New Guidance Aims to Help Vietnam-Era Vets Who Are Denied Benefits

Defense Secretary Chuck Hagel issued a memorandum Sept. 3 outlining the change. Defense Secretary Chuck Hagel issued a memorandum Sept. 3 outlining the change. Glenn Fawcett/Defense Department

Thousands of Vietnam-era veterans suffering from post-traumatic stress disorder and denied service benefits because of their discharge status could now be entitled to those benefits under new Defense Department guidance.

Defense Secretary Chuck Hagel has directed the military boards responsible for correcting or upgrading discharge status to give “liberal consideration” to petitions from veterans who received a less-than-honorable discharge because of behavior resulting from PTSD at the time, making it easier for them to eventually obtain benefits. Service members who receive other-than-honorable discharges from the military typically are denied a range of benefits from the Veterans Affairs Department, including disability pay and G.I. Bill benefits. Because PTSD was not officially recognized as a disorder by the medical profession until 1980, many PTSD claims filed by Vietnam vets were denied. If they received a less-than-honorable discharge resulting from their PTSD, then they were denied VA benefits as well.

The guidance is necessary because often the records of service members who served before PTSD was recognized “do not contain substantive information concerning medical conditions in either service treatment records or personnel records,” making it very difficult to document conditions to prove a connection between the vet’s PTSD and the circumstances surrounding the less-than-honorable discharge, Hagel wrote in a Sept. 3 memorandum to the heads of the military agencies.

The Pentagon’s announcement is an important change that has the potential to affect tens of thousands of veterans, according to Laurie Forbes Neff, director of the Clinic for Legal Assistance to Servicemembers and Veterans at George Mason University law school. “A successful discharge upgrade application will likely open the VA’s doors to a large sub-set of previously denied veterans,” said Neff, who is a service-disabled vet, having served almost three years in the Marine Corps. “Reversal of discharges could result in large windfalls for veterans previously denied benefits, who would now be entitled to benefits all the way back to the first time their claims were denied by the VA.”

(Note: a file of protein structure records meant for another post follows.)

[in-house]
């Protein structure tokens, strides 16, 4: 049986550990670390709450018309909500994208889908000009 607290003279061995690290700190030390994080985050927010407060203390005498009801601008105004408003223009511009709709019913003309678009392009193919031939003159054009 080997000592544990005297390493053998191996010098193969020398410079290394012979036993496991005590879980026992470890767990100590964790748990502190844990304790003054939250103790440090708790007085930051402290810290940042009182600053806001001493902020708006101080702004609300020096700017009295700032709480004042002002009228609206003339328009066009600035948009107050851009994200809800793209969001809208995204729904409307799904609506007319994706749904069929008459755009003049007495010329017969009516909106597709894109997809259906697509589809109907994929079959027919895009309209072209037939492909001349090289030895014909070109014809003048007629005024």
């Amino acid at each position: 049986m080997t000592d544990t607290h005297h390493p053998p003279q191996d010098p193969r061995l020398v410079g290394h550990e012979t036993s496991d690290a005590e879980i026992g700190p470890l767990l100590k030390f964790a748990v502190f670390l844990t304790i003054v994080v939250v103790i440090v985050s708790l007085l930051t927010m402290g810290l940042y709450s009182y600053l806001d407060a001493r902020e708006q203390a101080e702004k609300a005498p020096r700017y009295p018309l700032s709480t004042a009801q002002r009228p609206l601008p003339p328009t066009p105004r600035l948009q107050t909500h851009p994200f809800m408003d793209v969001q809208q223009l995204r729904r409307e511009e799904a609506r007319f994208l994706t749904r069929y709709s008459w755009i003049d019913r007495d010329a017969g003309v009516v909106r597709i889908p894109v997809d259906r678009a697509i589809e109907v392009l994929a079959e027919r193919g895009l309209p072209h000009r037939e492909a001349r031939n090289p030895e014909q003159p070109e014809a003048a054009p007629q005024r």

While it’s likely a discharge upgrade would mean retroactive benefits under the new guidance, it’s not yet clear that will be the case, she added.

Neff, who has handled such cases for vets in the past, said the guidance, while intended for Vietnam-era vets, could potentially also affect those who served in Iraq and Afghanistan. “I think arguments could be made that it would be expanded,” she said.  She gave examples of the kind of behavior, stoked by service-related PTSD, that could lead to a less-than-honorable discharge for service members, including substance abuse, absences from duty, shirking responsibilities and insubordination. Hagel’s memo specifies that the guidance is not applicable to “cases involving pre-existing conditions, which are determined not to have been incurred or aggravated while in military service.” The boards also should “exercise caution” when weighing evidence in cases where “serious misconduct” led to the less-than-honorable discharge, the guidance stated. 

For now, the guidance is pretty vague, though the department plans to issue more specific instructions on how the military boards should weigh such discharge petitions from vets and will educate the military and veteran community about the new policy. Hagel, however, was careful not to step on any toes: “This guidance is not intended to interfere with or impede the boards’ statutory independence to correct errors or remove injustices through the correction of military records,” he wrote in the memo.

Neff, who navigated the VA benefits process herself and found it “extremely frustrating,” said vets shouldn’t try to figure it out without advocates, who are available in many law clinics and other organizations. Their chances of success are “exponentially higher” working with someone who knows the system; one little mistake in filing a claim, she said, and they can be denied. That means a harder hill to climb when filing the next claim, which also will take “four times as long,” Neff said.

“Going it alone in VA, in general, is a bad idea,” she said.

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